Memorial Day for Fallen Soldiers of Israel and Victims of Terrorism
Today’s Text: Psalm 9:12-13
SEASONS: Yom Hazikaron
Simultaneously, flags are lowered to half-staff, all activity ceases and traffic on roadways comes to a standstill. Air raid sirens prompt two minutes of silence. Yom Hazikaron—Memorial Day for Fallen Soldiers of Israel and Victims of Terrorism—begins at sundown in Israel.
On the eve of the 2nd of Iyar, Israelis stand in silence to honor the memory of the 23,645 brave men and women who’ve given their lives in defense of the State of Israel. Yom Hazikaron is described by the Ministry of Foreign Affairs as “a day of collective and personal anguish mingled with honor for the fallen.”(1)
At 11:00 A.M. on the 3rd of Iyar, a second siren sounds prior to the National Memorial Ceremony that is followed by memorial services throughout the nation. A passage from the Psalms is read in honor of the soldiers who gave their lives defending the State of Israel:
PSALM 9:12-13 (JPS TANAKH)
“Sing a hymn to the Lord, who reigns in Zion, declare His deeds among the peoples.
For He does not ignore the cry of the afflicted; He who requites bloodshed is mindful of them.”
Israelis well know the sacrifice of military service. In the last year, 71 soldiers lost their lives and 30 more subsequently died of their injuries. Twelve civilians also perished in heinous terrorist attacks.
Fervently committed to being worthy of the sacrifice others have made in the nation’s seemingly unending battle for survival, Yom Hazikaron is a day when citizens rededicate themselves to the defense and security of the State of Israel.
Similar in connotation to the poppies of Flanders Fields, the Red Everlasting (Helichrysum sanguineum) that grows in Israel adds a unique dimension to Yom Hazikaron. Locals call the little flower Dam HaMaccabim which literally means “the blood of the Maccabees.” Unlike other spring flowers that quickly bloom and fade, this small pinecone-shaped flower retains a blood-red color for five or six weeks.
Dam HaMaccabim memorializes the spirit of the brave souls willing to fight against overwhelming odds for the sake of freedom. Some suggest that the red flower only grows where blood has been spilled in Israel’s defense. Sadly there are few places in Israel where blood has not been shed in defense of the ancient homeland of the descendants of Abraham, Isaac and Jacob.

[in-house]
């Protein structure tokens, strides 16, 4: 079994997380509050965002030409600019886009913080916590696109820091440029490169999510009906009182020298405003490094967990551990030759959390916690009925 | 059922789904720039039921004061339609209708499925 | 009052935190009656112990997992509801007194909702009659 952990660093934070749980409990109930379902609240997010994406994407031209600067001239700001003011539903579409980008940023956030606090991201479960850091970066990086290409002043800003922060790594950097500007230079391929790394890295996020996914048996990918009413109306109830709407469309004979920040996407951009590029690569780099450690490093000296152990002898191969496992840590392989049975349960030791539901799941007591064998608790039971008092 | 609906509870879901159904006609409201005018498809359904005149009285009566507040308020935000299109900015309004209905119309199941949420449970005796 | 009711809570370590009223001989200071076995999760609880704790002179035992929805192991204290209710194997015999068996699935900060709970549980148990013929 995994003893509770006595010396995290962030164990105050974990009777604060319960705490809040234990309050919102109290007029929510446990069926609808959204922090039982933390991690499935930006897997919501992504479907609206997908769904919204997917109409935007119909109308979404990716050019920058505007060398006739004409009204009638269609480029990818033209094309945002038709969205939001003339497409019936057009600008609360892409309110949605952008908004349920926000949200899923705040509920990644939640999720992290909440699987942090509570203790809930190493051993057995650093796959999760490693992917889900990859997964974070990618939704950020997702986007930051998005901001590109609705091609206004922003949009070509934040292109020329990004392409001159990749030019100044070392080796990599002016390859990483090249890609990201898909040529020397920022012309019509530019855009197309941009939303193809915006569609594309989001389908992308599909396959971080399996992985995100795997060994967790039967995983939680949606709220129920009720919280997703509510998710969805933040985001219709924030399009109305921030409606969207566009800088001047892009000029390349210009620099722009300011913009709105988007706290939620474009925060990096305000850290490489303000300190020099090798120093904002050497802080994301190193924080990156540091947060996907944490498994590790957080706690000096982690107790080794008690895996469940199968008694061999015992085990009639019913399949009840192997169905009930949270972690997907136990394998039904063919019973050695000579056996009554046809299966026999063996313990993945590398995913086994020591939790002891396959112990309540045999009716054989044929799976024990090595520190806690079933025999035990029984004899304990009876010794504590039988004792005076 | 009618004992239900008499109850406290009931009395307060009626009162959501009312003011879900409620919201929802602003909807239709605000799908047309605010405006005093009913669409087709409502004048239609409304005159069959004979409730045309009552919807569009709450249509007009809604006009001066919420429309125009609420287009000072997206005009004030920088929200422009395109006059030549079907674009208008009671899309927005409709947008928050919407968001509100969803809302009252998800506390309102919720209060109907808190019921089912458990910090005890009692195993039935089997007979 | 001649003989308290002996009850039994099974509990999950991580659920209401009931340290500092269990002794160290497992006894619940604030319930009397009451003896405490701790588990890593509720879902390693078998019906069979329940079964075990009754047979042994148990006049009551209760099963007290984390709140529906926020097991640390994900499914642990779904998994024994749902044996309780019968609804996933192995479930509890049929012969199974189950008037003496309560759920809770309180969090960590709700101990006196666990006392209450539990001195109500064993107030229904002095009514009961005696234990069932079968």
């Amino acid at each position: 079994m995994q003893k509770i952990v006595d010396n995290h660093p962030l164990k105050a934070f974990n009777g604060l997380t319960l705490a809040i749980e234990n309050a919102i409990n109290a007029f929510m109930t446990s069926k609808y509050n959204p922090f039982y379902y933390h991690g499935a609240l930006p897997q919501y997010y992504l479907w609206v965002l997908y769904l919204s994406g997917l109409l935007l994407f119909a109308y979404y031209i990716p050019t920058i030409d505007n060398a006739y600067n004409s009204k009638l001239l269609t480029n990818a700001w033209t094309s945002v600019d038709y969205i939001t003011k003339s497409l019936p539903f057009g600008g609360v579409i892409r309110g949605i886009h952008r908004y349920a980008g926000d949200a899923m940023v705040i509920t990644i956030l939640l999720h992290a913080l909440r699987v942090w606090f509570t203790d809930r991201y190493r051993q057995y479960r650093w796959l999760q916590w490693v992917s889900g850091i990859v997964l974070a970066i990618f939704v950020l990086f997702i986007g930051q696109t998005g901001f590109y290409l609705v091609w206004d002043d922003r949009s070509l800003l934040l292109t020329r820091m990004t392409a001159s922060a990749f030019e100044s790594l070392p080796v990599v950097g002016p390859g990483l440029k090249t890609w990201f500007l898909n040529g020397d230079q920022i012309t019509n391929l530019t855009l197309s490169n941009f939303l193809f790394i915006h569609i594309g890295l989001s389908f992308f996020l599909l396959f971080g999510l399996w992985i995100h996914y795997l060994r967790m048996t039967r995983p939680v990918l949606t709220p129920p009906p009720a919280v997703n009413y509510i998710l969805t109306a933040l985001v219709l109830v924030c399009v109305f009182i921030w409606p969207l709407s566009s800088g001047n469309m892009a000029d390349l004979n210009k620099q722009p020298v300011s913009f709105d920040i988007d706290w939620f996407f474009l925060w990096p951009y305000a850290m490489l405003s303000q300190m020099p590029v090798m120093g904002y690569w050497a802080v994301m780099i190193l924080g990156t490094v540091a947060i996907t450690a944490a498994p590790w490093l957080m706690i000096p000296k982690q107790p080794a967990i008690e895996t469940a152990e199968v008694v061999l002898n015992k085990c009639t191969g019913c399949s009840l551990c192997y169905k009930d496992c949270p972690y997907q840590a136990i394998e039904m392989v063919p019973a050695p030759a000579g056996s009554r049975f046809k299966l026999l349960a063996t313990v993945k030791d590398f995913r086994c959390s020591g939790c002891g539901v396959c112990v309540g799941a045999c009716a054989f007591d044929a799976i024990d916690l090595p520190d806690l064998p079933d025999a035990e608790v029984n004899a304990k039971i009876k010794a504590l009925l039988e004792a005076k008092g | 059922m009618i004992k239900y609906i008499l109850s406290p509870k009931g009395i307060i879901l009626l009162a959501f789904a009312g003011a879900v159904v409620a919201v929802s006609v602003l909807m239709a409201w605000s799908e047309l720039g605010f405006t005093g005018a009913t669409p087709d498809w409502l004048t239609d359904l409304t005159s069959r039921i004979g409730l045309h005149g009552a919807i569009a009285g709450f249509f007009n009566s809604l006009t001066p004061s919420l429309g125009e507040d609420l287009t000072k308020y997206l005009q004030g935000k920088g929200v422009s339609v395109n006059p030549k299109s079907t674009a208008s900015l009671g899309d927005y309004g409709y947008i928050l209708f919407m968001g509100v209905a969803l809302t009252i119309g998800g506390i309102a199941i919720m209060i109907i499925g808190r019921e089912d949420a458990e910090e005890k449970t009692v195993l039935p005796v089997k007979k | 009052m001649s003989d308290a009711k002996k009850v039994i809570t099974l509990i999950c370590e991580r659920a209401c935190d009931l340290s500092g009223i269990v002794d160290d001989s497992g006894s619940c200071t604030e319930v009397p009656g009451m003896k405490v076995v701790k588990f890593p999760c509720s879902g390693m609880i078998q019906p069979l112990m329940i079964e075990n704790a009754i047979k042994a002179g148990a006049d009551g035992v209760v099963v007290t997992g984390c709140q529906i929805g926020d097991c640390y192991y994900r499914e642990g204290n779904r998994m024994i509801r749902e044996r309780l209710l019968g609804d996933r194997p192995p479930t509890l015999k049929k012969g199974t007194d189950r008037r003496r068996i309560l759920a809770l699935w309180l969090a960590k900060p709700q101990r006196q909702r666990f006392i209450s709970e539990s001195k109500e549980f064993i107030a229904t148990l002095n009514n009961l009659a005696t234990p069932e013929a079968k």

As the sun sets on Yom Hazikaron, a central Remembrance Torch lighting ceremony takes place at Mount Herzl cemetery where Zionist visionary Theodore Herzl, Israeli dignitaries and fallen soldiers are buried. During the ceremony, citizens from all walks of life light twelve torches representing the tribes of Israel. As the torches are set ablaze, the fallen are remembered:
“We light this remembrance torch as a symbol, to honor all the heroes and heroines; the partisan groups, the ghetto fighters and the underground defenders, the innocent victims of terror attacks, and those who fought in the wars to defend the State of Israel since its establishment, in 1948.”
That Yom Hazikaron is symbolically linked to the celebration of Yom Haatzmaut (Israel’s Independence Day) 24 hours later is no coincidence. The timing underscores the extreme courage and valor of the Jewish people who now enjoy freedom rebirthed through sacrifice.
Israel’s modern rebirth was greeted with the invasion of five armies who confidently boasted they would quickly wipe Israel off the map. At a press conference in Cairo, shortly after Israel declared statehood on May 14, 1948, Secretary-General of the Arab League Azzam Pasha declared, “This will be a war of extermination and a momentous massacre which will be spoken of like the Mongolian massacres and the Crusades.” (2) With God’s help, Israel prevailed.
In two subsequent annihilation attempts including the Six-Day war in 1967 and the Yom Kippur War in 1973, Israel again miraculously emerged victorious. For seven decades, Israel has not merely survived, but thrives in the ancient homeland of the patriarchs much to the astonishment of surrounding enemies.
Charles E. McCracken is an international Bible teacher, long-time friend of Israel and advocate for the Jewish people. Rev. McCracken authentically communicates biblical truth making his presentations relevant for those seeking to understand the significance of Israel and the church in Bible prophecy. He staunchly supports the nation of Israel and the Jewish people’s right to exist and live in peace.
© Charles E. McCracken 2018, devotional comments only. Repost/Reprint with permission from the author via Contact Form under ABOUT. Scripture taken from the New King James Version®. Copyright © 1982 by Thomas Nelson. Used by permission. All rights reserved. (Emphasis added).
1) “Israel Celebrates 68 Years of Independence,” Israel Ministry of Foreign Affairs.
2) Hertz, Eli E., “So, Who is the Arab League?”, Arutz Sheva 7, March 28, 2014
1) Dam Hamaccabim. By Ester Inbar, commons.wikimedia.org/wiki/User:ST, via Wikimedia Commons – Enhancement: MKM Portfolios
2) The Remembrance Torch shines in the Western Wall Plaza. By RonAlmog from Israel (ישראל) (אבוקת הזיכרון) [CC BY 2.0], via Wikimedia Commons – Enhancement: MKM Portfolios